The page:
Venus’ wide-ranging approach to booking, Fogel explained, reflects the way people listen to music in the streaming era. “Having a diversity of genre in the festival speaks to peoples’ complexity as individuals,” she said. “When I’ve asked someone what kind of music they like, the response [often] is, ‘Oh, I like everything’ — I’ve never heard someone say, ‘Yeah, I just like this one type of music.’ Different sounds, different moods, and different emotions can touch on different aspects in ourselves. In order to create a fuller and richer experience for people [attending], it’s important to have a really broad spectrum of sounds and impulses.”
Kiran Gandhi, whose electro-feminist project Madame Gandhi is headlining Venus, has toured with M.I.A. and Thievery Corporation. Madame Gandhi’s 2016 debut EP, Voices, collects heady songs that quote Gloria Steinem while calling for more female influence on the world — an ideal that nestles right into Venus’ mission. “I love playing festivals that are all women,” Gandhi said via phone from New York.
“I move between spaces that need to hear my message and spaces that already know and need to just be energized by my message. … I [recently] played at the [Project Pabst] Festival in Philadelphia, where the main headliner was [hip-hop artist/TV foodie] Action Bronson. And I was like, ‘What am I doing here?’ It was all men in the audience. It was intimidating, but then it was actually beautiful, because even though I felt a little bit intimidated, a lot of the men were really into it. But we also need to go to spaces where we can feel energized by our peers.”
“This is the first time that I’ve [played a festival with a focus on women and nonbinary performers],” said Mathlouthi. “By putting the focus on very interesting female artists, I didn’t feel so alone anymore — seeing these females who are very independent, who are doing music that’s beyond any commercial consideration and who are extremely creative, really helped me.”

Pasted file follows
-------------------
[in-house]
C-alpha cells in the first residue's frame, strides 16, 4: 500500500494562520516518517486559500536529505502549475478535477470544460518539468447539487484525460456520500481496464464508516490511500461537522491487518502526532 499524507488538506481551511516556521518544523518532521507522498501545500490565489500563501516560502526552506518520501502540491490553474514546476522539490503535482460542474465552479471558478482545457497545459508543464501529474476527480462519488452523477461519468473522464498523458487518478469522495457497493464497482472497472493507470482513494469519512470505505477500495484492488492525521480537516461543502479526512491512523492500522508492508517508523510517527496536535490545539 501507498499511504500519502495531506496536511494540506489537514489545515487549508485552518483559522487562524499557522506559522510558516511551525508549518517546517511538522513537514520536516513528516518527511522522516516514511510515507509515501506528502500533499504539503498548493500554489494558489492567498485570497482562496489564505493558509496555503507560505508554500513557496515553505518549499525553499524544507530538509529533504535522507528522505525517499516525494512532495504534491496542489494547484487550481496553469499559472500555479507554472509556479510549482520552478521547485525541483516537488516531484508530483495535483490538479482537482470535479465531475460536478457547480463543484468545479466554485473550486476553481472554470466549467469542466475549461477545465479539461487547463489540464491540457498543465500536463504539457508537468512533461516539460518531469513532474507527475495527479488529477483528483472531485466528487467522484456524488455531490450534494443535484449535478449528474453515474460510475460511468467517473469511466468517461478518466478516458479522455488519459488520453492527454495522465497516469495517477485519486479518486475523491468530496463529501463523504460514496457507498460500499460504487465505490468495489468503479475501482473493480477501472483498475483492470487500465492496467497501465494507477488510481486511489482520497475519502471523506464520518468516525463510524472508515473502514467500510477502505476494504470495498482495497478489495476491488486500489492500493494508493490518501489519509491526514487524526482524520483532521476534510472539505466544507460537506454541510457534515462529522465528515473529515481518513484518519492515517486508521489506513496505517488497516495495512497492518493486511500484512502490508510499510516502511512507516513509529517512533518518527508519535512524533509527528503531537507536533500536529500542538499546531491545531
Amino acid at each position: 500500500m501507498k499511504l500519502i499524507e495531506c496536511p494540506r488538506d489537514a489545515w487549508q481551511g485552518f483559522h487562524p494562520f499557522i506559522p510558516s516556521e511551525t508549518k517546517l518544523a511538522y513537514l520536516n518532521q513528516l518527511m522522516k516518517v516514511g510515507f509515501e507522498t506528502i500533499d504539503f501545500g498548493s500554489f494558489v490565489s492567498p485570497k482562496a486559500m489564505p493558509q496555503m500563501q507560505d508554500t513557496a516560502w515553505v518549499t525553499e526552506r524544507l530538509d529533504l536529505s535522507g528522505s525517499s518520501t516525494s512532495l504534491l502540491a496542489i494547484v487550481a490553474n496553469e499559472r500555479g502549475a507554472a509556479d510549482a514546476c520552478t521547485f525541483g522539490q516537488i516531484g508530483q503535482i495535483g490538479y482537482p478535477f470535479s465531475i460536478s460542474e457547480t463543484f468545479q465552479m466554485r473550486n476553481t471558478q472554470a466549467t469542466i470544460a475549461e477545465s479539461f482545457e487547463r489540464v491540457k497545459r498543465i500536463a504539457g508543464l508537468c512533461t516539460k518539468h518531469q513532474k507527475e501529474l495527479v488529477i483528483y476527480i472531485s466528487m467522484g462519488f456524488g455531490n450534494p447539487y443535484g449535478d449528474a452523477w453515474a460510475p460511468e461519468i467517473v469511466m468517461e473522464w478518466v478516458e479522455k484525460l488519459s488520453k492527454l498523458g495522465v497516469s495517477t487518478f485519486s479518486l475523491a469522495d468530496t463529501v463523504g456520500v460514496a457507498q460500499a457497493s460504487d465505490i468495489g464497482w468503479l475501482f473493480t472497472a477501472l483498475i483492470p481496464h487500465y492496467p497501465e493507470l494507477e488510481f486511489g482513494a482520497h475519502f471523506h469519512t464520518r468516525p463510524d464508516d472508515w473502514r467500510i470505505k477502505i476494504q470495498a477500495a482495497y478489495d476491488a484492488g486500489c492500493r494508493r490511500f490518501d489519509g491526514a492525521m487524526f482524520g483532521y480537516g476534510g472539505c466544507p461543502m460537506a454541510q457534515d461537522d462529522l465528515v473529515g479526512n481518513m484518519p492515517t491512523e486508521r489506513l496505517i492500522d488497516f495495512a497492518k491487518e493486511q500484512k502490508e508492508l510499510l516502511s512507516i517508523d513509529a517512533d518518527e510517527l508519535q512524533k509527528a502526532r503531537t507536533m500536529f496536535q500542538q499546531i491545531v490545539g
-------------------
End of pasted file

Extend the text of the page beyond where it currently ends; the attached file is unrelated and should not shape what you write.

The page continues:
Venus’ commitment to feminism’s ideals of inclusion also informed the choice of venue. Fogel wanted to find a space that was accessible and that would allow gender-neutral bathrooms, and the event space Daniels Spectrum, which is affiliated with the Toronto cultural nonprofit Artscape, fit the bill.
It also led into the staffing of front-of-house positions like sound engineers — traditionally, areas of the music business that are thought of as the province of guys — being in line with the festival’s ideals. “The venue we’re working with is unionized,” Fogel explained, “which is the only reason it might have been difficult to have female [or nonbinary] staff there. ... We requested women [and nonbinary] AV techs through the union, and it turns out their head of sound is a woman anyway!”
“Seeing these females who are very independent, who are doing music that’s beyond any commercial consideration and who are extremely creative, really helped me.” — Emel Mathlouthi
Venus is in its first year, and it’s faced challenges — particularly when finding funding, even in relatively arts-friendly Canada. (Tickets range from $37 to $52 CDN and are priced on a sliding scale relative to attendees’ income.) “There are a lot of funding programs that don’t start application processes unless you’re two to five years in the running,” Fogel noted, “so we just didn’t qualify for a lot of grants. Also, because we got started later in the year, we didn’t end up finding a sponsor, so that definitely creates challenges and barriers.”
But the fest’s message of inclusivity and possibility — underscored by the lineup’s across-the-board artistic excellence and Fogel’s thoughtful execution — should continue to not only resonate but also expand, if the response to Lilith Fair’s recent milestone anniversary is any indication.
“It was a coincidence that the 20-year anniversary of Lilith Fair [happened when] I had the idea,” Fogel said. “It’s been an interesting connection, thinking about what has and has not changed in 20 years in the music industry. ... In some ways, there’s a lot more awareness than there maybe was 20 years ago. But at the same time, the fact that it still feels like we’re trying to push upstream with this festival surprises me — it shows me that there’s a lot that hasn’t changed.”